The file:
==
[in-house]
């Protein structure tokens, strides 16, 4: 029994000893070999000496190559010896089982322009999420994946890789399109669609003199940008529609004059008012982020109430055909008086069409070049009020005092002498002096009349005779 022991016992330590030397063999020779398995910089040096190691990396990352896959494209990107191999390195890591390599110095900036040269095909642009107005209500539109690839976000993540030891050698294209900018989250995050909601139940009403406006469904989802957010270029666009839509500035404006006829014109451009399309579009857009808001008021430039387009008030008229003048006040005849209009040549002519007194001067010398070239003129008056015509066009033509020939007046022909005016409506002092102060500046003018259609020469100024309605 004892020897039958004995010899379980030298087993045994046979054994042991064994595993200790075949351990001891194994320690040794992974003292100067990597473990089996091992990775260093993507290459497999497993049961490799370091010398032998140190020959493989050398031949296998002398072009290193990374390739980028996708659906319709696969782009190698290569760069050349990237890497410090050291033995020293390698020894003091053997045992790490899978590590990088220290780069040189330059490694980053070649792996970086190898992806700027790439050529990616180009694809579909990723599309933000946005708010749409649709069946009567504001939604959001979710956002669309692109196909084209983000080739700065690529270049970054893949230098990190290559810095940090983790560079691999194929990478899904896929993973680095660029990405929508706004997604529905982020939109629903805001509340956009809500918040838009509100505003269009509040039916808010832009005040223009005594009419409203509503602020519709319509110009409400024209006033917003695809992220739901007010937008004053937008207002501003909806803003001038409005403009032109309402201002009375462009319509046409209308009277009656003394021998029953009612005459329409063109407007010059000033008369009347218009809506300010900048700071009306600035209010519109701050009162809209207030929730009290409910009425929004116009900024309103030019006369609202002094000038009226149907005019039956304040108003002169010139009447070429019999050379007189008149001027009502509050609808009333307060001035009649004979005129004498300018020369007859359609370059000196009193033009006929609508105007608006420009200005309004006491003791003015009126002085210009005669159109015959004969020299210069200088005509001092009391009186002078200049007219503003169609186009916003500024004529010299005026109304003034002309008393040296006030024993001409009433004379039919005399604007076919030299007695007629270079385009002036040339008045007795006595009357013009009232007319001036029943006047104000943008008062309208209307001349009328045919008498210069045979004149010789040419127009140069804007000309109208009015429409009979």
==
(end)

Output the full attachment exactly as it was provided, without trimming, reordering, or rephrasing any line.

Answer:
[in-house]
């Protein structure tokens, strides 16, 4: 029994000893070999000496190559010896089982322009999420994946890789399109669609003199940008529609004059008012982020109430055909008086069409070049009020005092002498002096009349005779 022991016992330590030397063999020779398995910089040096190691990396990352896959494209990107191999390195890591390599110095900036040269095909642009107005209500539109690839976000993540030891050698294209900018989250995050909601139940009403406006469904989802957010270029666009839509500035404006006829014109451009399309579009857009808001008021430039387009008030008229003048006040005849209009040549002519007194001067010398070239003129008056015509066009033509020939007046022909005016409506002092102060500046003018259609020469100024309605 004892020897039958004995010899379980030298087993045994046979054994042991064994595993200790075949351990001891194994320690040794992974003292100067990597473990089996091992990775260093993507290459497999497993049961490799370091010398032998140190020959493989050398031949296998002398072009290193990374390739980028996708659906319709696969782009190698290569760069050349990237890497410090050291033995020293390698020894003091053997045992790490899978590590990088220290780069040189330059490694980053070649792996970086190898992806700027790439050529990616180009694809579909990723599309933000946005708010749409649709069946009567504001939604959001979710956002669309692109196909084209983000080739700065690529270049970054893949230098990190290559810095940090983790560079691999194929990478899904896929993973680095660029990405929508706004997604529905982020939109629903805001509340956009809500918040838009509100505003269009509040039916808010832009005040223009005594009419409203509503602020519709319509110009409400024209006033917003695809992220739901007010937008004053937008207002501003909806803003001038409005403009032109309402201002009375462009319509046409209308009277009656003394021998029953009612005459329409063109407007010059000033008369009347218009809506300010900048700071009306600035209010519109701050009162809209207030929730009290409910009425929004116009900024309103030019006369609202002094000038009226149907005019039956304040108003002169010139009447070429019999050379007189008149001027009502509050609808009333307060001035009649004979005129004498300018020369007859359609370059000196009193033009006929609508105007608006420009200005309004006491003791003015009126002085210009005669159109015959004969020299210069200088005509001092009391009186002078200049007219503003169609186009916003500024004529010299005026109304003034002309008393040296006030024993001409009433004379039919005399604007076919030299007695007629270079385009002036040339008045007795006595009357013009009232007319001036029943006047104000943008008062309208209307001349009328045919008498210069045979004149010789040419127009140069804007000309109208009015429409009979």